Re: Reefers for frozen fish.

Peter Ness

Hi Scott,


Keep in mind my response is based on East Coast practices and also about 1959, not 1950.


Having said that, I think that frozen fish in 1950 would not be very common, similar to frozen beef. It was probably available but I believe most product was either shipped fresh or processed very quickly as described below.


To my knowledge, most if not all fish was processed by facilities at the docks. Shellfish was either iced and packed in crates or shucked for further processing (canning, etc.)


Fresh fish was cleaned and iced in crates and loaded into iced reefers (not sure how many mechanical reefers were I service in 1950, but unless there were many they would probably not be used for this dedicated service (see below).


I recall seeing these operations at Commercial Street wharves in Boston on the New Haven in South Boston Yard.  Reefers were usually dedicated in service due to the stench (go catch a half dozen fish – fresh or salt water – and throw them in the cooler as you gut them, then open the cooler when you get home…), and the New Haven ran one train known as the Fish Train that departed Boston very early a.m. as an express freight to New York City. I believe there was also a similar train that ran at night.  Even in the period after this group I recall seeing wood reefers, mostly FGEX, but I recall SFRD and BREX if they were also fish service and needed to be returned. I don’t recall seeing PFE, MDT or ART reefers at the Boston fish piers, but that does not mean they weren’t used, only that I do not recall seeing them. I know from Boston some fish was shipped as far West as Chicago, beyond that I don’t know. It’s most likely shipments further West were transferred by car float to the PRR. There was an icing facility at the New Haven Maybrook yard, but I am not certain when use stopped. I suppose dit’s possible fish was also shipped via LNE, L&HR, Erie or DL&W connections further West, but this would have been a longer route on the NH. In the 1950’s most commercial fish from Boston was whitefish – cod, haddock, pollack. I am not sure if bluefish or striped bass were shipped commercially by rail or only shipped locally by truck in New England and New York.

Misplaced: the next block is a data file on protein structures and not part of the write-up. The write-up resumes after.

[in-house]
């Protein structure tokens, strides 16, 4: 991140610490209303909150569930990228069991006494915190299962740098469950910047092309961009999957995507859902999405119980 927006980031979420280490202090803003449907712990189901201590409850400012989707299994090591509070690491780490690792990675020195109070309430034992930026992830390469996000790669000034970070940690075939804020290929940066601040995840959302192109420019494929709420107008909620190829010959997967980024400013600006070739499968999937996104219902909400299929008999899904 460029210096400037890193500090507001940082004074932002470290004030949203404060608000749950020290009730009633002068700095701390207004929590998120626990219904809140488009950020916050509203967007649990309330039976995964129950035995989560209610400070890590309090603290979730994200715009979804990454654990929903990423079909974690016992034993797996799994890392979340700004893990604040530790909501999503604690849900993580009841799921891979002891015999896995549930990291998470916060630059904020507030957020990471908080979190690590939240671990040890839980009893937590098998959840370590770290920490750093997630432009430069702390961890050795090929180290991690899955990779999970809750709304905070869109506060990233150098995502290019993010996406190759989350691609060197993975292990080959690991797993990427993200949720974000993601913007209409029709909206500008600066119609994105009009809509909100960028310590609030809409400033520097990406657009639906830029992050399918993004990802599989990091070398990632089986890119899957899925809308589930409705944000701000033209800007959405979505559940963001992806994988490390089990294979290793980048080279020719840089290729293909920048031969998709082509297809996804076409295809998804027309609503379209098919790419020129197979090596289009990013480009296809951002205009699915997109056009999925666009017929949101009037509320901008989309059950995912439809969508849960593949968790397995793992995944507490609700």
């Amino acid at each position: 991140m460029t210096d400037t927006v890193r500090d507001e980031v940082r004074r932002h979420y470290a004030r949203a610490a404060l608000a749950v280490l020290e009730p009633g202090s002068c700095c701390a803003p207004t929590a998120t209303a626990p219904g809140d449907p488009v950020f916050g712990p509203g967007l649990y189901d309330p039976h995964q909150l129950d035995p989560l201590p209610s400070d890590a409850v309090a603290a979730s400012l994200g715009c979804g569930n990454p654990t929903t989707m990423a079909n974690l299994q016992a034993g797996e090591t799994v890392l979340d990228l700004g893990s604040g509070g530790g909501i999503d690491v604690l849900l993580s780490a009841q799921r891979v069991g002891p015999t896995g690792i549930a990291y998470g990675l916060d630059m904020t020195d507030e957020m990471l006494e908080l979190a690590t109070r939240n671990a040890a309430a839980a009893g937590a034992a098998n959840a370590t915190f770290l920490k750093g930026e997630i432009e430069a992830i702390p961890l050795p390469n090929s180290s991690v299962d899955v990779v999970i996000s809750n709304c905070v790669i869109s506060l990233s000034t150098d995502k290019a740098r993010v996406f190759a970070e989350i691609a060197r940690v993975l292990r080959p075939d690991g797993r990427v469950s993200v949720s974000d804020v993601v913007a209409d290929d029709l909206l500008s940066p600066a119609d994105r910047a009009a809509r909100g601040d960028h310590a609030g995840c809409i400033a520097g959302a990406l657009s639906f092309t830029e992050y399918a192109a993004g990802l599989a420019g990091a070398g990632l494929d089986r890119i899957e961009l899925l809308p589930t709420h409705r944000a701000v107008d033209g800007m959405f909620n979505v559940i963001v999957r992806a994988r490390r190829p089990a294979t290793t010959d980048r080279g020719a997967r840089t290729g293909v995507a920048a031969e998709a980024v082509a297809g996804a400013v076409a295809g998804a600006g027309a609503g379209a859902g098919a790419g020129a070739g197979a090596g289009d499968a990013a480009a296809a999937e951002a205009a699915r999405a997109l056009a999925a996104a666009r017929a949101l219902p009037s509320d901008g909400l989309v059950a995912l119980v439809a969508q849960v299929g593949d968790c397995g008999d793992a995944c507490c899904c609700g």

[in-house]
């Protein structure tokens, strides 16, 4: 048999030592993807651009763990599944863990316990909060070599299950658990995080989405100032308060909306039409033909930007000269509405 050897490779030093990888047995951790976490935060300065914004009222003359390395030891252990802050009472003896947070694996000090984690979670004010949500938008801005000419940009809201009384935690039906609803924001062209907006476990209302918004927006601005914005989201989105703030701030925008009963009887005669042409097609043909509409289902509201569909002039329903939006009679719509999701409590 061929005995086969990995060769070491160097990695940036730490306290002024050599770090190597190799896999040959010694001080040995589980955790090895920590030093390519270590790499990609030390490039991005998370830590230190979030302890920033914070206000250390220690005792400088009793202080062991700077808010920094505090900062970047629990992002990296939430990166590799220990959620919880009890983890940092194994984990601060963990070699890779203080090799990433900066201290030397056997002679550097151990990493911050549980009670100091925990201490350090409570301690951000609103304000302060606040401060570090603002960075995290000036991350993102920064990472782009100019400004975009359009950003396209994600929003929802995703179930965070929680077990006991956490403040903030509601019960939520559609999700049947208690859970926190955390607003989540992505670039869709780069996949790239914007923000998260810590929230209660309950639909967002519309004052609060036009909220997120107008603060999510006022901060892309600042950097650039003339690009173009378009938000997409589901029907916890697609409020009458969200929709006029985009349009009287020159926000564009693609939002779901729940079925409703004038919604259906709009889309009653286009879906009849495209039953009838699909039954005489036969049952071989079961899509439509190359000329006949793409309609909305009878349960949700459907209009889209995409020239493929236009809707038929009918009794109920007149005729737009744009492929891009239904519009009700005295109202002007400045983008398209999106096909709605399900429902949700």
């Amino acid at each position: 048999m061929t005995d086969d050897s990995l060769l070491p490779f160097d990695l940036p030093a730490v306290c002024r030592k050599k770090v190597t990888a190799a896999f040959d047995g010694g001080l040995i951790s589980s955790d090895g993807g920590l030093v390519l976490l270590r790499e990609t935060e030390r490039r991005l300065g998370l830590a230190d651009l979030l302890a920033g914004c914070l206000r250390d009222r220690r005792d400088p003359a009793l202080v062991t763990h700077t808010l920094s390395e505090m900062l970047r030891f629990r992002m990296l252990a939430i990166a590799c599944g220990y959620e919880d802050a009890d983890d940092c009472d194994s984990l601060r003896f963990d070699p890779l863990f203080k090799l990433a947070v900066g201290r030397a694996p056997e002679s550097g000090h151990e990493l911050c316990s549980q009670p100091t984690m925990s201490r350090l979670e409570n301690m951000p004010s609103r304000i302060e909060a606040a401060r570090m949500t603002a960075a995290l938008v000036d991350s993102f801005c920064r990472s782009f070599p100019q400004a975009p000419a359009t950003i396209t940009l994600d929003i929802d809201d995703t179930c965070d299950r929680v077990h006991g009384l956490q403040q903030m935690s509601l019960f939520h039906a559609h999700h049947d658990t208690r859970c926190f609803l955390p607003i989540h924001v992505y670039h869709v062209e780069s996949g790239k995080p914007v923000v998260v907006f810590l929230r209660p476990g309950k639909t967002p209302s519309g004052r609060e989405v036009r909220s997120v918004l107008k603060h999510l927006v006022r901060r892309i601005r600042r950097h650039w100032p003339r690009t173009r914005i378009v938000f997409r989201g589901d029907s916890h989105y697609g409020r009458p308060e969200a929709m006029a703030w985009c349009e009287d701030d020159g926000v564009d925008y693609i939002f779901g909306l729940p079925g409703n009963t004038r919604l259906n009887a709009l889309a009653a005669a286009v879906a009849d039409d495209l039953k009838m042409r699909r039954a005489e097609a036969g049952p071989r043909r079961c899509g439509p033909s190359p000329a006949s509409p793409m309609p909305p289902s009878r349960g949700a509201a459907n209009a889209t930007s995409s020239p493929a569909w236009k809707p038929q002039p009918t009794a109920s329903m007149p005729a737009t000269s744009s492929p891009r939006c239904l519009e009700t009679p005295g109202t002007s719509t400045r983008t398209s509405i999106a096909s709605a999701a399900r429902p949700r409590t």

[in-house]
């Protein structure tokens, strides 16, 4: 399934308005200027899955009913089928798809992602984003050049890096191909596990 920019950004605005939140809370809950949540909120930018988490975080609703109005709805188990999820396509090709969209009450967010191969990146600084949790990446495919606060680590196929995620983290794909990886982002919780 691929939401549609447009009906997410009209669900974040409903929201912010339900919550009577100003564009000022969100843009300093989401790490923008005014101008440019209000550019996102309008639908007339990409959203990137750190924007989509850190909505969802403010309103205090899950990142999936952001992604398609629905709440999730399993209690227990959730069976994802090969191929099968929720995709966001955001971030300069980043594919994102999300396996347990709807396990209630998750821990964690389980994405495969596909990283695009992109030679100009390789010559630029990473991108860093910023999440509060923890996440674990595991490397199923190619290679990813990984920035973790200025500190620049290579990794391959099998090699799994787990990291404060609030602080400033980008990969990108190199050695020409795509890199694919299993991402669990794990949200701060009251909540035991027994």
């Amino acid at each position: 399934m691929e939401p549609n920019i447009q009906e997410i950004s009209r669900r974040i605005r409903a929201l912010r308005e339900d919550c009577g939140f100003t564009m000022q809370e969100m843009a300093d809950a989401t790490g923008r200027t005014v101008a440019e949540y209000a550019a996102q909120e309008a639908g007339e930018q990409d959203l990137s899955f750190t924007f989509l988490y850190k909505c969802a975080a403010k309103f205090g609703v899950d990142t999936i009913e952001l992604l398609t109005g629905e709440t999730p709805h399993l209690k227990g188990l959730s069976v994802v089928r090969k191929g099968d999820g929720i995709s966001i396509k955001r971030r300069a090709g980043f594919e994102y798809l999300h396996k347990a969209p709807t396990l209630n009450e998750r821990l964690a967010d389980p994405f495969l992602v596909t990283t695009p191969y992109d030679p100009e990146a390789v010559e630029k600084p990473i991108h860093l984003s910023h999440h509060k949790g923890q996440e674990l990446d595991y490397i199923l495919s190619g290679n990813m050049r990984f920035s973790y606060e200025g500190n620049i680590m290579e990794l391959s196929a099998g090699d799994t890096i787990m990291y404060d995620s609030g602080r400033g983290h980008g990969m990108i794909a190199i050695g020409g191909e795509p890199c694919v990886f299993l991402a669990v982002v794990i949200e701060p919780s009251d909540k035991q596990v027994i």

Fish parts, fish oils, were at least semi-processed in the same area as the fish processing prior to shipment.  Fish parts were used in products ranging from animal foods to fertilizers and cosmetics. Fish oils were used in both food and pharmaceutical (medicinal back then) products. I have not researched how these products were shipped.


To my knowledge, even in 1959, most fish was shipped to markets and sold to grocery (including fish markets) and restaurant (including hotel) businesses. Very little was commercially frozen to my knowledge.


The processing plants in Boston were brick buildings.  One time when researching on line I came across photos of fish processing in Boston, but since I will not model the interior operations I did not save the photos to file.  You may have some luck researching operations in your region.  I know Cryovac films and commercial freezing were around by at least the mid-1950’s, but I don’t recall seeing frozen fish on my dinner plate until Swanson TV dinners, and I don’t recall the year offhand. Fish sticks in our house came after TV dinners. My Dad had a small boat and the fish on our house was mostly what we caught down the Cape and brought home.  Stews and chowders were either canned or homemade (but using canned clams).


At least through the mid-‘60’s supermarkets in my area of MA had racks of refrigerated beef behind the meat counter and a lobster tank (sometimes with a few live fish) and iced fish in the open cases of the fish section. The frozen food freezer contained vegetables and TV dinners and entrees as I recall.


That’s my experience and research. I am interested to learn how fish was managed in other regions and if others can confirm cross-continent shipments and if fish was shipped frozen to any great extent.


None of this is to say there was not frozen fish shipped by rail in 1950 and I too, like the looks of the R.J. Frost building and would like to find a use for it on my layout!


Peter Ness





From: [] On Behalf Of Scott
Sent: Saturday, November 24, 2018 8:43 PM
Subject: [RealSTMFC] Reefers for frozen fish.


I have a small switching layout and want to add a frozen fish wholesaler.  Probably use the Walthers Cornerstone R.J. Frost building.  I model 1950.  What would be some good frozen fish reefers?  I am thinking the SFRD RR50 (Athearn) for some west coast fish.  A CP or CN 8 hatch reefer (Funaro) for Canadian fish.  Did PFE Super Giants move any fish?  I have a Sunshine kit of it I bought from Richard.  What would come out of the Seattle area as I assume they shipped out a lot of fish.  Not very familiar with NP reefers or MDT or ART if they hauled much fish.  Lastly are there any available BREX cars for frozen fish in resin or plastic?

Scott McDonald

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